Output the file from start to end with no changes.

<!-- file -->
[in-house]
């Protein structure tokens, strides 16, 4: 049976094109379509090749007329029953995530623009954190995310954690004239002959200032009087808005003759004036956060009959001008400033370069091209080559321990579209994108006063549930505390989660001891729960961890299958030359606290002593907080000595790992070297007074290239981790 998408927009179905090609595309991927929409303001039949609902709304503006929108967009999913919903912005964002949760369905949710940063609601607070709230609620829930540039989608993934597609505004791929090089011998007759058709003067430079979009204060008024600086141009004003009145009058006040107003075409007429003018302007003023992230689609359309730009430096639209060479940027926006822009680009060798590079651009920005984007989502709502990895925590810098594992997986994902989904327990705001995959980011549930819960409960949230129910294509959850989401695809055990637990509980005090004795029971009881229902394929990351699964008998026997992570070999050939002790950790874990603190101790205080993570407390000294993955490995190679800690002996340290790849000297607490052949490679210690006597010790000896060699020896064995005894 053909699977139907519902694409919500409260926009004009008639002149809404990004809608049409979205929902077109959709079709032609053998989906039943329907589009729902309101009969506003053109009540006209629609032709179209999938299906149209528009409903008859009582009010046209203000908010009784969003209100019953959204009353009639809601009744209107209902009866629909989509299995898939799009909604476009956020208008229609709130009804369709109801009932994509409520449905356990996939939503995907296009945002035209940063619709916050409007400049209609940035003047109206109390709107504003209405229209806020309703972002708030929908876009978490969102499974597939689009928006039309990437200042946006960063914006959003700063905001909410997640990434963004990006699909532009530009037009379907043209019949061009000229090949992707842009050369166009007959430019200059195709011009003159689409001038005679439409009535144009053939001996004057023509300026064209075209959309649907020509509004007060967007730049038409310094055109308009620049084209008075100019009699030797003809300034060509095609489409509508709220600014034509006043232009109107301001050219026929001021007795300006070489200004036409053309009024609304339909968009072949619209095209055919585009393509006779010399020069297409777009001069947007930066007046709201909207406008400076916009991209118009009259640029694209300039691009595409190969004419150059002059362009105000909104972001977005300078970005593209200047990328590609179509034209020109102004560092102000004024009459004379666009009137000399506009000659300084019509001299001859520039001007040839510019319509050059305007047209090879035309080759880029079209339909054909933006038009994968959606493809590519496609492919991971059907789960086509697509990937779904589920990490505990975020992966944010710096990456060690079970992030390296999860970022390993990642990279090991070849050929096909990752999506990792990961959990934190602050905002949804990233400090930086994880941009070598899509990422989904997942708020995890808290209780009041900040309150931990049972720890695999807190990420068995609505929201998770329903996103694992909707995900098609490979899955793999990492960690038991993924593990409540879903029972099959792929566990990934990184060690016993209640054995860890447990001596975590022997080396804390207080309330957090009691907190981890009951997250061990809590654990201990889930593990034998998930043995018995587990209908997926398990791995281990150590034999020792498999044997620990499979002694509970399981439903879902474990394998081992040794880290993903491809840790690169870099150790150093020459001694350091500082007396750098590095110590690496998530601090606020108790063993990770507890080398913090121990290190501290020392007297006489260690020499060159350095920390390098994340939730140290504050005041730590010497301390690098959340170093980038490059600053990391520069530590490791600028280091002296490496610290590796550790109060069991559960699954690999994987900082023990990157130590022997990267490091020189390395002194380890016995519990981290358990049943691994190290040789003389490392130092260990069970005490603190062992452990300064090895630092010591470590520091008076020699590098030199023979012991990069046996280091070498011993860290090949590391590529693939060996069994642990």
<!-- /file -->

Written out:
[in-house]
């Protein structure tokens, strides 16, 4: 049976094109379509090749007329029953995530623009954190995310954690004239002959200032009087808005003759004036956060009959001008400033370069091209080559321990579209994108006063549930505390989660001891729960961890299958030359606290002593907080000595790992070297007074290239981790 998408927009179905090609595309991927929409303001039949609902709304503006929108967009999913919903912005964002949760369905949710940063609601607070709230609620829930540039989608993934597609505004791929090089011998007759058709003067430079979009204060008024600086141009004003009145009058006040107003075409007429003018302007003023992230689609359309730009430096639209060479940027926006822009680009060798590079651009920005984007989502709502990895925590810098594992997986994902989904327990705001995959980011549930819960409960949230129910294509959850989401695809055990637990509980005090004795029971009881229902394929990351699964008998026997992570070999050939002790950790874990603190101790205080993570407390000294993955490995190679800690002996340290790849000297607490052949490679210690006597010790000896060699020896064995005894 053909699977139907519902694409919500409260926009004009008639002149809404990004809608049409979205929902077109959709079709032609053998989906039943329907589009729902309101009969506003053109009540006209629609032709179209999938299906149209528009409903008859009582009010046209203000908010009784969003209100019953959204009353009639809601009744209107209902009866629909989509299995898939799009909604476009956020208008229609709130009804369709109801009932994509409520449905356990996939939503995907296009945002035209940063619709916050409007400049209609940035003047109206109390709107504003209405229209806020309703972002708030929908876009978490969102499974597939689009928006039309990437200042946006960063914006959003700063905001909410997640990434963004990006699909532009530009037009379907043209019949061009000229090949992707842009050369166009007959430019200059195709011009003159689409001038005679439409009535144009053939001996004057023509300026064209075209959309649907020509509004007060967007730049038409310094055109308009620049084209008075100019009699030797003809300034060509095609489409509508709220600014034509006043232009109107301001050219026929001021007795300006070489200004036409053309009024609304339909968009072949619209095209055919585009393509006779010399020069297409777009001069947007930066007046709201909207406008400076916009991209118009009259640029694209300039691009595409190969004419150059002059362009105000909104972001977005300078970005593209200047990328590609179509034209020109102004560092102000004024009459004379666009009137000399506009000659300084019509001299001859520039001007040839510019319509050059305007047209090879035309080759880029079209339909054909933006038009994968959606493809590519496609492919991971059907789960086509697509990937779904589920990490505990975020992966944010710096990456060690079970992030390296999860970022390993990642990279090991070849050929096909990752999506990792990961959990934190602050905002949804990233400090930086994880941009070598899509990422989904997942708020995890808290209780009041900040309150931990049972720890695999807190990420068995609505929201998770329903996103694992909707995900098609490979899955793999990492960690038991993924593990409540879903029972099959792929566990990934990184060690016993209640054995860890447990001596975590022997080396804390207080309330957090009691907190981890009951997250061990809590654990201990889930593990034998998930043995018995587990209908997926398990791995281990150590034999020792498999044997620990499979002694509970399981439903879902474990394998081992040794880290993903491809840790690169870099150790150093020459001694350091500082007396750098590095110590690496998530601090606020108790063993990770507890080398913090121990290190501290020392007297006489260690020499060159350095920390390098994340939730140290504050005041730590010497301390690098959340170093980038490059600053990391520069530590490791600028280091002296490496610290590796550790109060069991559960699954690999994987900082023990990157130590022997990267490091020189390395002194380890016995519990981290358990049943691994190290040789003389490392130092260990069970005490603190062992452990300064090895630092010591470590520091008076020699590098030199023979012991990069046996280091070498011993860290090949590391590529693939060996069994642990």